Tuesday, September 20, 2005

On the Waterfront (1954)

Where exactly do the political sympathies of this film lie? On one hand, it's about as anti-union as films get. Nothing good comes out of unionization here. I get the feeling that the filmmakers weren't aiming for specifics, either -- there's one half-hearted attempt at 'not all unions are like this' justification, but the message that comes through is 'unions suck'. On the other hand, though, the film empathizes with the 'common man' and endorses the actions of Eva Marie Saint, who comes off as the quintessential Liberal Firebrand Activist. There's a weird push-pull tension between the right-wing and left-wing tendencies within the filmmakers, which I guess is more complex and truer to life than a simplistic screed from either end of the fence, but it does make for some oddly dissonant viewing. Good thing, then, that the drama is so stirring -- strip away the politics and at heart it's about a guy learning to Do the Right Thing. (Of course, this could also be seen a defiant act of self-justification from director Elia Kazan and writer Budd Schulberg, both of whom were HUAC informers... but I'm getting off track, aren't I?) The rightly praised acting is showy but effective. Karl Malden, in particular, brings just the right amount of fire to his big monologues without going overboard. It's a strong film even with the mixed messages.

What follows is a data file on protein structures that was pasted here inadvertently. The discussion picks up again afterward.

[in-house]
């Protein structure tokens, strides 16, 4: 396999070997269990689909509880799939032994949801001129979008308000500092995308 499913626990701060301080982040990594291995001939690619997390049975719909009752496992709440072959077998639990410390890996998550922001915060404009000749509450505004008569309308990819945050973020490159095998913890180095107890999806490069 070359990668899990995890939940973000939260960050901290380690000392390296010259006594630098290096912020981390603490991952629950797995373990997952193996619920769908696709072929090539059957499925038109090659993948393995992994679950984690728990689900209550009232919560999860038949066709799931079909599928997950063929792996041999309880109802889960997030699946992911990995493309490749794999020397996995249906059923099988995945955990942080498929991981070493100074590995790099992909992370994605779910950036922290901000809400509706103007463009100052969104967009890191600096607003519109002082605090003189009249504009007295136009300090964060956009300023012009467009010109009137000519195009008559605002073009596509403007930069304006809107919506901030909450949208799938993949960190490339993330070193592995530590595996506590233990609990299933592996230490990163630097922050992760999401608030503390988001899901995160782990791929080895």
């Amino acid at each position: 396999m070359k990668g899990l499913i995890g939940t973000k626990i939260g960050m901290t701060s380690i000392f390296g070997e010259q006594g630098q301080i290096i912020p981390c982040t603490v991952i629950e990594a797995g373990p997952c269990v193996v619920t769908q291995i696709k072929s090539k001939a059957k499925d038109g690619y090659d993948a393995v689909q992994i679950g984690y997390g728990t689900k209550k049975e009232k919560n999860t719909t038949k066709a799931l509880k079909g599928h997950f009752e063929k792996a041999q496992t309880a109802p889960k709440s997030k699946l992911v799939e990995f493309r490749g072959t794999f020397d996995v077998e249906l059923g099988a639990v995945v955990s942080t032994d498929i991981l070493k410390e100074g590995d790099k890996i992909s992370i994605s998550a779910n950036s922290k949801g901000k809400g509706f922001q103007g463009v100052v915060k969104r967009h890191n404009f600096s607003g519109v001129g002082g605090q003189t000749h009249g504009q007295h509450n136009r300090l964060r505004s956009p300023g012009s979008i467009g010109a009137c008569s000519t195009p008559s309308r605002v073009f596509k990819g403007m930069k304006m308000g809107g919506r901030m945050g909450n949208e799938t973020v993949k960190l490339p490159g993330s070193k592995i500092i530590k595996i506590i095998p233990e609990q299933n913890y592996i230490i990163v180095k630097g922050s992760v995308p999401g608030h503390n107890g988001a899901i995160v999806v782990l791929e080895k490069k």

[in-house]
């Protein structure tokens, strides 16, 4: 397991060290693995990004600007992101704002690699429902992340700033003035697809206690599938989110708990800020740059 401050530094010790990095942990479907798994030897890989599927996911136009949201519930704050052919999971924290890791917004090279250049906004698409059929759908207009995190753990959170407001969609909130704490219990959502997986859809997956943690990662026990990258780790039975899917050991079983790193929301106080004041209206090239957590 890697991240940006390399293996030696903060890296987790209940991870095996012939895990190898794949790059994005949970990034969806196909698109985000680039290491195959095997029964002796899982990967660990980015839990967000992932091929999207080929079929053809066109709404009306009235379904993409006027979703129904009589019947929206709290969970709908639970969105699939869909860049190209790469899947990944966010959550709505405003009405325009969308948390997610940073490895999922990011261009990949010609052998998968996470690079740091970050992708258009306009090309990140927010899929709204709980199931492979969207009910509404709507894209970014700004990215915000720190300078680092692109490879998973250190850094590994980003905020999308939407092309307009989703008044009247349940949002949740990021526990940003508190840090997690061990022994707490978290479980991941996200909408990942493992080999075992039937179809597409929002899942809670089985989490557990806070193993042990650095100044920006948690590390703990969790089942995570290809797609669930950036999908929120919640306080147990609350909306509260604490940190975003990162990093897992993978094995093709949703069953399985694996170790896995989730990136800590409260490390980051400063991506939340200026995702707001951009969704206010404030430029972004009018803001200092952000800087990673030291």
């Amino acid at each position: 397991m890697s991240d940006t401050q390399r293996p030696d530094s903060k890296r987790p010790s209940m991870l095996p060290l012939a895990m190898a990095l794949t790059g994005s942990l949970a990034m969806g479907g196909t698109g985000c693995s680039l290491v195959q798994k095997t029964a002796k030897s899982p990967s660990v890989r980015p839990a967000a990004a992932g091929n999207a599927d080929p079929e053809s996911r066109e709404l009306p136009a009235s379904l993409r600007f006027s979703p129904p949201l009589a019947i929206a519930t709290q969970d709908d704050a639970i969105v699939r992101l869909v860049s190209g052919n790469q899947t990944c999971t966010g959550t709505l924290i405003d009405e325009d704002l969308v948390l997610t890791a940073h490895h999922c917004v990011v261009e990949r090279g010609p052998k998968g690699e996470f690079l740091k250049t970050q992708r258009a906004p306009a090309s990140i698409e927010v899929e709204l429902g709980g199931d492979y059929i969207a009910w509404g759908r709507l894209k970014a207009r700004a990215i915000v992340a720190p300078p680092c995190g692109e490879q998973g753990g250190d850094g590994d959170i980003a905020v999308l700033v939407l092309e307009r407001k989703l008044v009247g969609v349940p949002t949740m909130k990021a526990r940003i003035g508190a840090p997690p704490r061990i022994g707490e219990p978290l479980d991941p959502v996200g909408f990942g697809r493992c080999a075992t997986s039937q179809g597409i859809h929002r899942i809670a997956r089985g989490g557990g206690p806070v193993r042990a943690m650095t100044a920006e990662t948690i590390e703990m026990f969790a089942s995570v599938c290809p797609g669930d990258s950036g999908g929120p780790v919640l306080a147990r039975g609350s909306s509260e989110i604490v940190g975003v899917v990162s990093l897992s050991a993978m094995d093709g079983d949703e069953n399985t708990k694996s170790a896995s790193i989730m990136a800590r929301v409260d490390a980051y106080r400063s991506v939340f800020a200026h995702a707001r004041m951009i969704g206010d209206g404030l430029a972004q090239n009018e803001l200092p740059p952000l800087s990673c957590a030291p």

Grade: B


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